Where is ##(z+1)Ln(z)## differentiable?

In summary, the problem asks to find the domain in which the complex-variable function ##f(z)=(z+1)Ln(z)## is differentiable, where ##Ln(z)## is the principal complex logarithmic function. The suggested solution is to substitute ##z=x+iy##, simplify, and check if it satisfies the Cauchy-Riemann equations. However, there is uncertainty regarding how to simplify ##Arg(z)##, with suggestions including using ##\arctan y/x## or referencing Wikipedia for conditions depending on the values of x and y. After further consideration, it is concluded that the differentiation process does not depend on the starting point.
  • #1
Terrell
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Homework Statement


Find the domain in which the complex-variable function ##f(z)=(z+1)Ln(z)## is differentiable. Note: ##Ln(z)## is the principal complex logarithmic function.

Homework Equations


Cuachy-Riemann Equations?

The Attempt at a Solution


The solution I have in mind would be to let ##z=x+iy## then substitute and simplify. Check if it satisfies the Cauchy-Riemann equations, the real and imaginary part of ##f## is continuous and their first-order partial derivative are continuous as well. But, I do not know how to simplify ##Arg(z)## in ##Ln(z)=Log_e(z)+iArg(z)## because ##z## is not fixed.
 
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  • #2
It should be ##\log |z|## and not ##\log z##, i.e. natural logarithm of the modulus of z.
 
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  • #3
MathematicalPhysicist said:
It should be ##\log |z|## and not ##\log z##, i.e. natural logarithm of the modulus of z.
Yes, I made a typo, but how do I simplify ##Arg(z)##?
 
  • #4
Well, ##Arg(z)=\arctan y/x## where ##z=x+iy##, this should help you with Cauchy-Riemann.
 
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  • #5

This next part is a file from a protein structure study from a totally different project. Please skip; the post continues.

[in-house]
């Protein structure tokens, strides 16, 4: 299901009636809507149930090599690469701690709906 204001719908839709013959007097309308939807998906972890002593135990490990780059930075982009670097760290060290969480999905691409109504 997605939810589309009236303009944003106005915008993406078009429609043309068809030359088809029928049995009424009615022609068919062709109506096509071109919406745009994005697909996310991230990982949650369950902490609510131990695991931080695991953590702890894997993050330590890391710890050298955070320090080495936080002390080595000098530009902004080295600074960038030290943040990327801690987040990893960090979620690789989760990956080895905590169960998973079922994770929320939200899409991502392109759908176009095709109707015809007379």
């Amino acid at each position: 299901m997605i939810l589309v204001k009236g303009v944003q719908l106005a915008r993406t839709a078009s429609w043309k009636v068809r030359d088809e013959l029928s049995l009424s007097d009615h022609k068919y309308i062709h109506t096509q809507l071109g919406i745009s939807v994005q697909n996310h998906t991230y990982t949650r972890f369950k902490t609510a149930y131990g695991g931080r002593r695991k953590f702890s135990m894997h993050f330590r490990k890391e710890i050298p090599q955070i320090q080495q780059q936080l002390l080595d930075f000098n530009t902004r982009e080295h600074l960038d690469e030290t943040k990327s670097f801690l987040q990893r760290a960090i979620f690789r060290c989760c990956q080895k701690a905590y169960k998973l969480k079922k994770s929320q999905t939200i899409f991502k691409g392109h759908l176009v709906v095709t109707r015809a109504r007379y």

MathematicalPhysicist said:
Well, ##Arg(z)=\arctan y/x## where ##z=x+iy##, this should help you with Cauchy-Riemann.
It's what I have on paper but I can't reconcile with what wikipedia have. It has conditions depending on the values of x and y. https://en.wikipedia.org/wiki/Argument_(complex_analysis)
 
  • #6
Terrell said:
It's what I have on paper but I can't reconcile with what wikipedia have. It has conditions depending on the values of x and y.
After giving it some thought now, it doesn't seem to matter when I start differentiating.
 

Related to Where is ##(z+1)Ln(z)## differentiable?

1. What is the definition of differentiability?

Differentiability is a mathematical concept that describes the smoothness or continuity of a function. A function is said to be differentiable at a point if the slope of the tangent line to the graph of the function at that point exists and is finite.

2. Is ##(z+1)Ln(z)## continuous?

Yes, ##(z+1)Ln(z)## is continuous. This means that the function has no sudden jumps or breaks in its graph and can be drawn without lifting your pencil.

3. What is the derivative of ##(z+1)Ln(z)##?

The derivative of ##(z+1)Ln(z)## is ##Ln(z)+\frac{z+1}{z}##. This can be found using the product rule and the chain rule.

4. Is ##(z+1)Ln(z)## differentiable for all values of z?

No, ##(z+1)Ln(z)## is not differentiable for all values of z. It is not differentiable at z = 0 because the derivative at this point is undefined. It is also not differentiable at any negative values of z.

5. How can I determine if ##(z+1)Ln(z)## is differentiable at a specific point?

To determine if ##(z+1)Ln(z)## is differentiable at a specific point, you can find the derivative of the function and evaluate it at that point. If the derivative exists and is finite, then the function is differentiable at that point.

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